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Getting old halls up to date

Life may be very different in many ways between big cities and small villages, but from the most massive metropolis to the humblest hamlet, there are key hubs for local communities that many rely on for their hobbies, clubs, events and youth activities. 

However, many of the community halls built around Britain are very old and, because they are owned by and rely so much on the finite resources of the voluntary sector, charities, churches and clubs, maintaining or improving them is not an easy task.

All that means taking radical steps to do more than than just patch up a building and keep it going from one year to the next can require a major commitment in terms of time, energy and, of course, cold hard cash.

However, in many cases such investment is being increasingly seen as essential, since the cost of running halls can often be prohibitive. Poor insulation and outdated construction means many facilities have become increasingly costly to run in the colder months, and are often chilly even with the heating on. 

Among the places where action is being taken to correct this is the hall owned by Rugby United Reformed Church, which has launched a £350,000 fundraising effort to replace its outdated hall with a new one. This will mean tearing down a building that lacks insulation with a well-insulated modern structure, the Rugby Advertiser reports.

The hall was constructed shortly after the Second World War and is used by around 350 people, but it was never meant to be used as more than a temporary structure, built as it was from the materials that were available in a time of scarcity.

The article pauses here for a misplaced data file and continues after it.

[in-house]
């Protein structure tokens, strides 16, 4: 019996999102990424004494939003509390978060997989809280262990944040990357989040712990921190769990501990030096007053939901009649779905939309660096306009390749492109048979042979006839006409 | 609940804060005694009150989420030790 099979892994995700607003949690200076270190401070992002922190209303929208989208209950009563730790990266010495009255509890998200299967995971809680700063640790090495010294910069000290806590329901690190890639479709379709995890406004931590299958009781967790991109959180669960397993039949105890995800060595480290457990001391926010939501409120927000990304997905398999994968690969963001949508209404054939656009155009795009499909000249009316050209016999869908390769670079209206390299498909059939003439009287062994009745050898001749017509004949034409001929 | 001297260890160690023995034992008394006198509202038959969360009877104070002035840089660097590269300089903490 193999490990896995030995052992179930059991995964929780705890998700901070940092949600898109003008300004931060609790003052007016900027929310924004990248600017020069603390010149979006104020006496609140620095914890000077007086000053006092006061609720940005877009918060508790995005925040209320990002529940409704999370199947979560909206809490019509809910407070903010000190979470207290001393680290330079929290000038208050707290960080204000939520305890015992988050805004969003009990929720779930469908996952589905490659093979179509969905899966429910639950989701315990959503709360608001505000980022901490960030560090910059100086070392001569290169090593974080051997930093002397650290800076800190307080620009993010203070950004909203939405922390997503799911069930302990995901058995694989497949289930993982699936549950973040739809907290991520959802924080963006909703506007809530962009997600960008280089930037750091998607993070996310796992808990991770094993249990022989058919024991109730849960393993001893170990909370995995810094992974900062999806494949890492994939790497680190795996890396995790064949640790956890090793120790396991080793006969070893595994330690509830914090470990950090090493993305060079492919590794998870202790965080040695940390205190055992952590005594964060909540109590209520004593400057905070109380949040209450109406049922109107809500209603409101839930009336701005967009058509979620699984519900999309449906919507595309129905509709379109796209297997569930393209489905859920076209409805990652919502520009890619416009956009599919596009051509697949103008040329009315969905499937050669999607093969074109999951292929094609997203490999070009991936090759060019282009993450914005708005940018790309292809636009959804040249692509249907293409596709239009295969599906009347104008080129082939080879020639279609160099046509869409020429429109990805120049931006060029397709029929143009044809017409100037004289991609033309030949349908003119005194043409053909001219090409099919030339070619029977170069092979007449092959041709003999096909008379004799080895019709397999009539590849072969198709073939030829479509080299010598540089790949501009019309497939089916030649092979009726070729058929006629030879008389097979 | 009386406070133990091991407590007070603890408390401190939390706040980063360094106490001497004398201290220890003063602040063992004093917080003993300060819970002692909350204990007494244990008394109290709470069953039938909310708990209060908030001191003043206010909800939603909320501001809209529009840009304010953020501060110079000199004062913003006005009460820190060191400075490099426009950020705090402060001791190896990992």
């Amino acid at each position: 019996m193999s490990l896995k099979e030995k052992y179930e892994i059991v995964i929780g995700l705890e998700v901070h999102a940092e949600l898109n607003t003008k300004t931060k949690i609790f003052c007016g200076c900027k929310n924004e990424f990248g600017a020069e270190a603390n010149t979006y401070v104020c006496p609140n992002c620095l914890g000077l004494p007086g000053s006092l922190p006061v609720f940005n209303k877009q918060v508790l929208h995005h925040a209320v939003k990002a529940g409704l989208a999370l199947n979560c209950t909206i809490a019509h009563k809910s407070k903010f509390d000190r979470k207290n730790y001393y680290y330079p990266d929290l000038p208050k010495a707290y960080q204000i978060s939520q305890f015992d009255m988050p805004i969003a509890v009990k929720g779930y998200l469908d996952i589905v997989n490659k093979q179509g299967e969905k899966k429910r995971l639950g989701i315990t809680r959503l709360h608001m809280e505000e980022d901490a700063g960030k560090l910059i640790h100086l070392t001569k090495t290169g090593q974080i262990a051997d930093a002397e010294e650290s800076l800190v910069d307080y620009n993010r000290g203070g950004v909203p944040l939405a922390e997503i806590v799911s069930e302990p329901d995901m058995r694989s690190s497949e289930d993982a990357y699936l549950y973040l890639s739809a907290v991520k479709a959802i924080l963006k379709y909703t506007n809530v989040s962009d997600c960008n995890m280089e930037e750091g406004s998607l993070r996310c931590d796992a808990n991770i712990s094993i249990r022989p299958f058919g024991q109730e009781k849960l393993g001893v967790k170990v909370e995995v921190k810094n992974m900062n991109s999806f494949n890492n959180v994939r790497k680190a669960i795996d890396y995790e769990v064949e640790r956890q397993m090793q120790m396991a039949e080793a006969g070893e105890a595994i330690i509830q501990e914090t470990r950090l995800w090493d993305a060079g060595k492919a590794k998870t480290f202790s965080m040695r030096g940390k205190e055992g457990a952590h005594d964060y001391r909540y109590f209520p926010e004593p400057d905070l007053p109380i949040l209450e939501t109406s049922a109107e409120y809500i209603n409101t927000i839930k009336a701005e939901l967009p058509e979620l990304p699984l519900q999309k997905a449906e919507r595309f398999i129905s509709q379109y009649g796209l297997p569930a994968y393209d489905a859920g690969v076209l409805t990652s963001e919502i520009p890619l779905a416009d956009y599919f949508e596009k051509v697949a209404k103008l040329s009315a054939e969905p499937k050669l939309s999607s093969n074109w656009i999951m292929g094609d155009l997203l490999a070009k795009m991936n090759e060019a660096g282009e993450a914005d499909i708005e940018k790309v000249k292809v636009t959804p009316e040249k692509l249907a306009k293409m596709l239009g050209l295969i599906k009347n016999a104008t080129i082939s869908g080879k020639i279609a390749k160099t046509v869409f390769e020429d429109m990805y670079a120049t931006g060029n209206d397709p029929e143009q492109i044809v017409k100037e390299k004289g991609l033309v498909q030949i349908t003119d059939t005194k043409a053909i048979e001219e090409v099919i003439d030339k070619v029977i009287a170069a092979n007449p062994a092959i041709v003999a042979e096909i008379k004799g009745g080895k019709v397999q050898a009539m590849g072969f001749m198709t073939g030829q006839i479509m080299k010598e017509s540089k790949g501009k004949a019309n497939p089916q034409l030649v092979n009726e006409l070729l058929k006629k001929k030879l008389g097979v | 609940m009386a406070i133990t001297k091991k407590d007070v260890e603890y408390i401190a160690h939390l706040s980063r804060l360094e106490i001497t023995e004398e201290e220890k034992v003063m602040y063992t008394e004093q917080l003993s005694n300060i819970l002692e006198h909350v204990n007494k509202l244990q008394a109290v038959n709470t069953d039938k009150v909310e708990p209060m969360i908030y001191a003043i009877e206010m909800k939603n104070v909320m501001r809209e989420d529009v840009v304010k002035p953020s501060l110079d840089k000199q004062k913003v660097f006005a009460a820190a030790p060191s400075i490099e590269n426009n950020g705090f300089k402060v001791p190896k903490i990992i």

Fundraising co-ordinator for Rugby United Reformed Church Jenny Martin said: “The building has now reached the end of its useful life and has no insulation, the windows and doors no longer fit properly, making security difficult, and it desperately needs new toilets and plumbing. 

"The building barely complies with Ofsted regulations and has no disabled access or facilities and is becoming increasingly difficult to maintain.

"It is very expensive to run due to lack of insulation, is very hot in summer due to the lack of insulation and the inability to open windows, and is very cold in the winter.

"Following advice from professionals it was decided to replace the worn-out building with one which has up-to-date insulation, efficient heating, and to take advantage of modern building methods and solar energy, making it cost-effective and leaving a legacy for future generations to meet on the site."

The hall in Rugby is just one among many across the country where action is being taken to make the facilities more energy efficient.

Earlier this month, the Romsey Advertiser revealed how the management committee for North Baddesley Village Hall in Hampshire have been taking steps to slash the energy used by the facility. The ultimate target is to cut this by two-thirds.

The first step towards this ambition has been to fit LED lighting and modify the illuminated exit and emergency signage. However, the next step will be to install more and better insulation. 

Among those helping raise funds for the project was local councillor Alan Dowden, who donated £1,000 to the scheme.

He told the paper the work being carried out represents "future proofing", adding: "This means the village hall will be able to keep the cost down of renting the hall."